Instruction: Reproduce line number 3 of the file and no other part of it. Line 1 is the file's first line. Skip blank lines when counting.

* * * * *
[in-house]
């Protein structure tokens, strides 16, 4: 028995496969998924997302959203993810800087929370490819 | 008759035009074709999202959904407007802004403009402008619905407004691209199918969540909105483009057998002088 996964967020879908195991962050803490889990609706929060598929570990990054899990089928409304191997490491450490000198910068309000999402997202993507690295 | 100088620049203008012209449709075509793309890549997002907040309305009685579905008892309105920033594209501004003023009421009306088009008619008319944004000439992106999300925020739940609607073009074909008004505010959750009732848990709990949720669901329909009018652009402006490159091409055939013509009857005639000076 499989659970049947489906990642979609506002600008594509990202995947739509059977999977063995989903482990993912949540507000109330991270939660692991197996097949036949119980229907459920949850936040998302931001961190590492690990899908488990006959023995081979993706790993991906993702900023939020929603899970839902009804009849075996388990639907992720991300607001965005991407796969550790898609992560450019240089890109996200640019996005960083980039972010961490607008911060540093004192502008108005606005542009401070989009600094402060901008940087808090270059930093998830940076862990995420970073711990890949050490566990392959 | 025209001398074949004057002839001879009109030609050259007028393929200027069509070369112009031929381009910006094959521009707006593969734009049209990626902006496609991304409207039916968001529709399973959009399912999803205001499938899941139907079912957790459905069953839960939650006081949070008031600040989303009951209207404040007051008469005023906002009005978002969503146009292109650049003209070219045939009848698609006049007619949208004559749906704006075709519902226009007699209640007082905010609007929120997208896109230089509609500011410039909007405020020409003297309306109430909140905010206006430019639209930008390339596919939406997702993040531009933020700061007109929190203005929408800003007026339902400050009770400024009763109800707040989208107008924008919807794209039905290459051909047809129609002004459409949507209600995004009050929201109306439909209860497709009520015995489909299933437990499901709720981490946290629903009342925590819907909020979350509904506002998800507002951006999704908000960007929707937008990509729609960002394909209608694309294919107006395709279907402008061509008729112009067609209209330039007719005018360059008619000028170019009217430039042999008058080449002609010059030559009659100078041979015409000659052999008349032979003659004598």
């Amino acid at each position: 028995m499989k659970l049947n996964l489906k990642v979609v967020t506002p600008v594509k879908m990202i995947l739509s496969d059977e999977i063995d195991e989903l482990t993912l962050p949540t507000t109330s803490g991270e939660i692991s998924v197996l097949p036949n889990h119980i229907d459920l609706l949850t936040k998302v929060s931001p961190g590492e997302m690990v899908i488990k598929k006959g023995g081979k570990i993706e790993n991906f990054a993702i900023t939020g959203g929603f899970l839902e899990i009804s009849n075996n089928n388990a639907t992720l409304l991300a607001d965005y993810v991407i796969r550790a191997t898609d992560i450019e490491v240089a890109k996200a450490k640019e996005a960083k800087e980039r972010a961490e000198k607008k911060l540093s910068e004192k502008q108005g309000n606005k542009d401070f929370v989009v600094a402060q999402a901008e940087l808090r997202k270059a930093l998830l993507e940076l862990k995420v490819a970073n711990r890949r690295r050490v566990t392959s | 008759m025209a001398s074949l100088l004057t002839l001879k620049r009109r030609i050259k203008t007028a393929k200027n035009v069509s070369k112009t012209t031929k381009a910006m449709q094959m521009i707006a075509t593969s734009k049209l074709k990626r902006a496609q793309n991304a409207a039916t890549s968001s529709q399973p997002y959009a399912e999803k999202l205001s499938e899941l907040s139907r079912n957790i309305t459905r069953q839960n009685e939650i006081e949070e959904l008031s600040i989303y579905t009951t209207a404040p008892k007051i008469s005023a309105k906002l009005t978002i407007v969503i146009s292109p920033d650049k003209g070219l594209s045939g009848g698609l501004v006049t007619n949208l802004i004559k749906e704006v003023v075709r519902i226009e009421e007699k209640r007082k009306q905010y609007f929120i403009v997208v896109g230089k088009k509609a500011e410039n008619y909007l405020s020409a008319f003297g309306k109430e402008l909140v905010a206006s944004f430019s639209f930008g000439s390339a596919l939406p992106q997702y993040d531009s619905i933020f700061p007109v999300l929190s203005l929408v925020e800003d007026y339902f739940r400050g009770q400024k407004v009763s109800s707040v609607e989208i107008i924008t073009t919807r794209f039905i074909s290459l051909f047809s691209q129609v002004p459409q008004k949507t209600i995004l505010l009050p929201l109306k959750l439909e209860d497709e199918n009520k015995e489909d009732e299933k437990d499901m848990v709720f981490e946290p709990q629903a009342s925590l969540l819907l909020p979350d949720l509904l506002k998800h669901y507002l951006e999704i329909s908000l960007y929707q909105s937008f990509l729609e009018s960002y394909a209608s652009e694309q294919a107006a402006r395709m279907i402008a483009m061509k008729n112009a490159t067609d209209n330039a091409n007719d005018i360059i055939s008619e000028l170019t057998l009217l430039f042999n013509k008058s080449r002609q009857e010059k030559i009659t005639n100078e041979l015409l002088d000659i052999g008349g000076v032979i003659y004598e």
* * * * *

């Amino acid at each position: 028995m499989k659970l049947n996964l489906k990642v979609v967020t506002p600008v594509k879908m990202i995947l739509s496969d059977e999977i063995d195991e989903l482990t993912l962050p949540t507000t109330s803490g991270e939660i692991s998924v197996l097949p036949n889990h119980i229907d459920l609706l949850t936040k998302v929060s931001p961190g590492e997302m690990v899908i488990k598929k006959g023995g081979k570990i993706e790993n991906f990054a993702i900023t939020g959203g929603f899970l839902e899990i009804s009849n075996n089928n388990a639907t992720l409304l991300a607001d965005y993810v991407i796969r550790a191997t898609d992560i450019e490491v240089a890109k996200a450490k640019e996005a960083k800087e980039r972010a961490e000198k607008k911060l540093s910068e004192k502008q108005g309000n606005k542009d401070f929370v989009v600094a402060q999402a901008e940087l808090r997202k270059a930093l998830l993507e940076l862990k995420v490819a970073n711990r890949r690295r050490v566990t392959s | 008759m025209a001398s074949l100088l004057t002839l001879k620049r009109r030609i050259k203008t007028a393929k200027n035009v069509s070369k112009t012209t031929k381009a910006m449709q094959m521009i707006a075509t593969s734009k049209l074709k990626r902006a496609q793309n991304a409207a039916t890549s968001s529709q399973p997002y959009a399912e999803k999202l205001s499938e899941l907040s139907r079912n957790i309305t459905r069953q839960n009685e939650i006081e949070e959904l008031s600040i989303y579905t009951t209207a404040p008892k007051i008469s005023a309105k906002l009005t978002i407007v969503i146009s292109p920033d650049k003209g070219l594209s045939g009848g698609l501004v006049t007619n949208l802004i004559k749906e704006v003023v075709r519902i226009e009421e007699k209640r007082k009306q905010y609007f929120i403009v997208v896109g230089k088009k509609a500011e410039n008619y909007l405020s020409a008319f003297g309306k109430e402008l909140v905010a206006s944004f430019s639209f930008g000439s390339a596919l939406p992106q997702y993040d531009s619905i933020f700061p007109v999300l929190s203005l929408v925020e800003d007026y339902f739940r400050g009770q400024k407004v009763s109800s707040v609607e989208i107008i924008t073009t919807r794209f039905i074909s290459l051909f047809s691209q129609v002004p459409q008004k949507t209600i995004l505010l009050p929201l109306k959750l439909e209860d497709e199918n009520k015995e489909d009732e299933k437990d499901m848990v709720f981490e946290p709990q629903a009342s925590l969540l819907l909020p979350d949720l509904l506002k998800h669901y507002l951006e999704i329909s908000l960007y929707q909105s937008f990509l729609e009018s960002y394909a209608s652009e694309q294919a107006a402006r395709m279907i402008a483009m061509k008729n112009a490159t067609d209209n330039a091409n007719d005018i360059i055939s008619e000028l170019t057998l009217l430039f042999n013509k008058s080449r002609q009857e010059k030559i009659t005639n100078e041979l015409l002088d000659i052999g008349g000076v032979i003659y004598e």